Tndnet.Org Versão em Português The Young Researchers' Worldwide Network   

2nd T&D World Conference
Reykjavik, June 24th, 2007

Deadline: Send a two-page summary or the full version until April 30th, 2007. In the case you are unable to met this deadline, send the full version until May 15th.

The Second Thinking&Doing Conference will be held in June 24, 2007 in the University of Iceland, in Reykjavik. Its program will include the discussion of up to nine unpublished papers by young researchers. These articles will be chosen among those submitted to T&D's Essay Contest on Economic Development, Public Policies and Law and the winners will be considered for publication in the journal of the network, the Review of Economic Development, Public Policy and Law.

The event will follow the 11th ISNIE (International Society for New Institutional Economics) Conference that brings together economists, legal scholars, political scientists, sociologists, and researchers and students from a variety of areas in applied social sciences field. This year, keynote speakers are Professor Avinash Dixit of Princeton University, President-elect of the American Economic Association, and Professor Ariel Rubinstein of New York and Tel Aviv University.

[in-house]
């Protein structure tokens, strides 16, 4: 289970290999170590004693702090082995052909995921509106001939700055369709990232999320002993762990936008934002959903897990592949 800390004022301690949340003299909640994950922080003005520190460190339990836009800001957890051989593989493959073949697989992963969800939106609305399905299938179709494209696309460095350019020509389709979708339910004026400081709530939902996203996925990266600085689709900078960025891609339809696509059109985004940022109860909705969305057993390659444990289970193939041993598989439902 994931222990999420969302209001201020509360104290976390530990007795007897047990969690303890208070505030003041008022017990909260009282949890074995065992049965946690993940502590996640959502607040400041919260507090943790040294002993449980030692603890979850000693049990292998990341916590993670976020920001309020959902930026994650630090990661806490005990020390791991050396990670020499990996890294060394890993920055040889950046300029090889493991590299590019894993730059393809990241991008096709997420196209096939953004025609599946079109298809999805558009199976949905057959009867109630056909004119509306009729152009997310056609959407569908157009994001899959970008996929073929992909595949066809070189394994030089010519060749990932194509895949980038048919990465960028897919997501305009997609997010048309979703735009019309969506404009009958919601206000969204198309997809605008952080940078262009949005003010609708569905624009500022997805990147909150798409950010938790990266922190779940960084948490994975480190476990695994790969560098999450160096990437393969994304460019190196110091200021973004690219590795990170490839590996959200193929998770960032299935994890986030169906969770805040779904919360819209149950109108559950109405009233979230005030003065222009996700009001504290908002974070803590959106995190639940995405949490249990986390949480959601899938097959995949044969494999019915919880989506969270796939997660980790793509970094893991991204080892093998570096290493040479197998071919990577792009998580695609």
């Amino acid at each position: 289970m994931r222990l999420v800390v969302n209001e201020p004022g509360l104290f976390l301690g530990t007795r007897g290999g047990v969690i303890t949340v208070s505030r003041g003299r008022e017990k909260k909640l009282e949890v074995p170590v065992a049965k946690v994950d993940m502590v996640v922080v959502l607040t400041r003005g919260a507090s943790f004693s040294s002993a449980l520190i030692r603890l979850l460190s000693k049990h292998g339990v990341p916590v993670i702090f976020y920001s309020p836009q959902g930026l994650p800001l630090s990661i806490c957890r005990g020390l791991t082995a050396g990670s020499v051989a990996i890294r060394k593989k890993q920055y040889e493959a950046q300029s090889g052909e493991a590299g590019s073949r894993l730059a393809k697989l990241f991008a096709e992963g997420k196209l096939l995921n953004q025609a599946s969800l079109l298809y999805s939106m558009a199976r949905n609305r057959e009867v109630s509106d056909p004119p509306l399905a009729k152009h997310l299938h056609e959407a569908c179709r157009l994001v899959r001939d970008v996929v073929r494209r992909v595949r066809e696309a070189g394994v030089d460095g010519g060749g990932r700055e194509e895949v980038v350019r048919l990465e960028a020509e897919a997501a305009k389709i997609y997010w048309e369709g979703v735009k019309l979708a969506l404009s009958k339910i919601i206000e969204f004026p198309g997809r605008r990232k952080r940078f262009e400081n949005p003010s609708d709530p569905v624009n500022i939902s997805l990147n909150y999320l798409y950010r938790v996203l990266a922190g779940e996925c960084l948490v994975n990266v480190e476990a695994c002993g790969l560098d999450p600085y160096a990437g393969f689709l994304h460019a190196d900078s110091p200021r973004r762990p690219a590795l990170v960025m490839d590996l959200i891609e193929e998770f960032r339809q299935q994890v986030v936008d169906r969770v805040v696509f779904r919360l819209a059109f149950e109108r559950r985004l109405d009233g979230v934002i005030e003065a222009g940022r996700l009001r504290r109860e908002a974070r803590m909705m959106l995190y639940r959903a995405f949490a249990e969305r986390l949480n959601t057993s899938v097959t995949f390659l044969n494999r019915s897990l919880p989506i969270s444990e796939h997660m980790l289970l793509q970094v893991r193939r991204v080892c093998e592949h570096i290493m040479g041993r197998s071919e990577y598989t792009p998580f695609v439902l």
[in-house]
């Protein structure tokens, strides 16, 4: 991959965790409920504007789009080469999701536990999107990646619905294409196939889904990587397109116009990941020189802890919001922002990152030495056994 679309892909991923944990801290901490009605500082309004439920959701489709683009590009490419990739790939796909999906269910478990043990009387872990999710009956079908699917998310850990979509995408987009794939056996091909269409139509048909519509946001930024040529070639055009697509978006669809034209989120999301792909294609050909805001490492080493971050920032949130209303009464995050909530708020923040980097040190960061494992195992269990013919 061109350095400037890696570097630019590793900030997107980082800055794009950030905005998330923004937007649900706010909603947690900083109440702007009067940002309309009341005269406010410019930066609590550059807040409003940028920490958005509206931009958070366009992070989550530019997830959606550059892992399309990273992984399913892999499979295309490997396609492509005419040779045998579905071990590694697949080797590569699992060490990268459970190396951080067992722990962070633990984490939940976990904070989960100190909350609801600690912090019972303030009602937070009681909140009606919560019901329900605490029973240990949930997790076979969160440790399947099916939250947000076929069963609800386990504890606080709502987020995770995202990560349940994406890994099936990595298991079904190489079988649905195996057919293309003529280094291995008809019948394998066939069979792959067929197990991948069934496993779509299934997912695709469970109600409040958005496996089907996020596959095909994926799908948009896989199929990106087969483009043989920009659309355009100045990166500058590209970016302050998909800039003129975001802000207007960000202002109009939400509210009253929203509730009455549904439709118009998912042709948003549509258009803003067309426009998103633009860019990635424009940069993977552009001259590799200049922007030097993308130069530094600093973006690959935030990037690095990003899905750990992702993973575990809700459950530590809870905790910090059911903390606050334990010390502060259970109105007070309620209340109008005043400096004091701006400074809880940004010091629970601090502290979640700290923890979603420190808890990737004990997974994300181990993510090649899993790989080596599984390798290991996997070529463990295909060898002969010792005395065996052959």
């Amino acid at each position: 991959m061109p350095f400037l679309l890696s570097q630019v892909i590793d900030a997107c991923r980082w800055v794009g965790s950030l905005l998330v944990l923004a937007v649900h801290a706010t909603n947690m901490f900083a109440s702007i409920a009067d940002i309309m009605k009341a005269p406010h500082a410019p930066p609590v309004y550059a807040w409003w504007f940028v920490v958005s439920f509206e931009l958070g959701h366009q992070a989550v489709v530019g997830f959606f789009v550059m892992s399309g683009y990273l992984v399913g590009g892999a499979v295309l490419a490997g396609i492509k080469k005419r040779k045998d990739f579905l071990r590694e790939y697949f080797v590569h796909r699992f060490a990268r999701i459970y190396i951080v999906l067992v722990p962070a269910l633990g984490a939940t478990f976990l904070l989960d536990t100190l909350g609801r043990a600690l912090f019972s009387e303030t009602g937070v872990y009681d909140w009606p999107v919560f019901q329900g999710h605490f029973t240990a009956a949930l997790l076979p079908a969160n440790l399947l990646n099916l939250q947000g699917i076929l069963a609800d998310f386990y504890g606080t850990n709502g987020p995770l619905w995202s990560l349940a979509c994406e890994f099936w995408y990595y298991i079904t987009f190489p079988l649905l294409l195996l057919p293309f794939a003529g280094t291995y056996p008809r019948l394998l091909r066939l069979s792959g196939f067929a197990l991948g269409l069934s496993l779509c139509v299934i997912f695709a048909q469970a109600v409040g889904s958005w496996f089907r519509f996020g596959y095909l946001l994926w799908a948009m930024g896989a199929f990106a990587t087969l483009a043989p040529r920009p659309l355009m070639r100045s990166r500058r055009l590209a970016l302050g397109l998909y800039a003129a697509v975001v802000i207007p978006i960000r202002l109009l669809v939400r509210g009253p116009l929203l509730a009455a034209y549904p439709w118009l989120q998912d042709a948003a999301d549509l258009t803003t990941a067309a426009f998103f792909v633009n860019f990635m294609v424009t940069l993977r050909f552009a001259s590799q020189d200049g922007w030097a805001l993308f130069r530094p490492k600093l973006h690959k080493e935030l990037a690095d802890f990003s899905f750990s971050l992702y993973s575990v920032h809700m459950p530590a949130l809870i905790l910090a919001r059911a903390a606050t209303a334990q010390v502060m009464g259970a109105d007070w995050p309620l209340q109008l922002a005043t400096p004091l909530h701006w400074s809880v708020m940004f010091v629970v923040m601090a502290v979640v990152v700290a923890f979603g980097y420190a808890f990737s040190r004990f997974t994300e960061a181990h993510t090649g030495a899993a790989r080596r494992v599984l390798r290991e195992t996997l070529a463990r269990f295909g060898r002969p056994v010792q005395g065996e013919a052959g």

The timing and location of the T&D Conference, immediately following the ISNIE Conference, is meant to facilitate attendance by researchers from a variety of countries. Most of the network affiliates have plans to attend both conferences. To this end, our organization has been relied on the help of Professor Thrainn Eggertsson, President-elect of ISNIE, Professor Lee Alston, from Colorado University and ISNIE president, and Mary Shirley, president of the Ronald Coase Institute, the organization that sponsors the Institutional Analysis Workshop that precedes the ISNIE Conference. You can find updated information about the conference program, the results of the article selection and more, on this website.

Either a two-page summary or the full version of the article should be sent by e-mail to until April 30th, 2007. You can alternatively send the full version of the article until May 15th.
- The articles must have no identification of the author(s). They also must have no reference that could potentially identify the author(s) of the paper.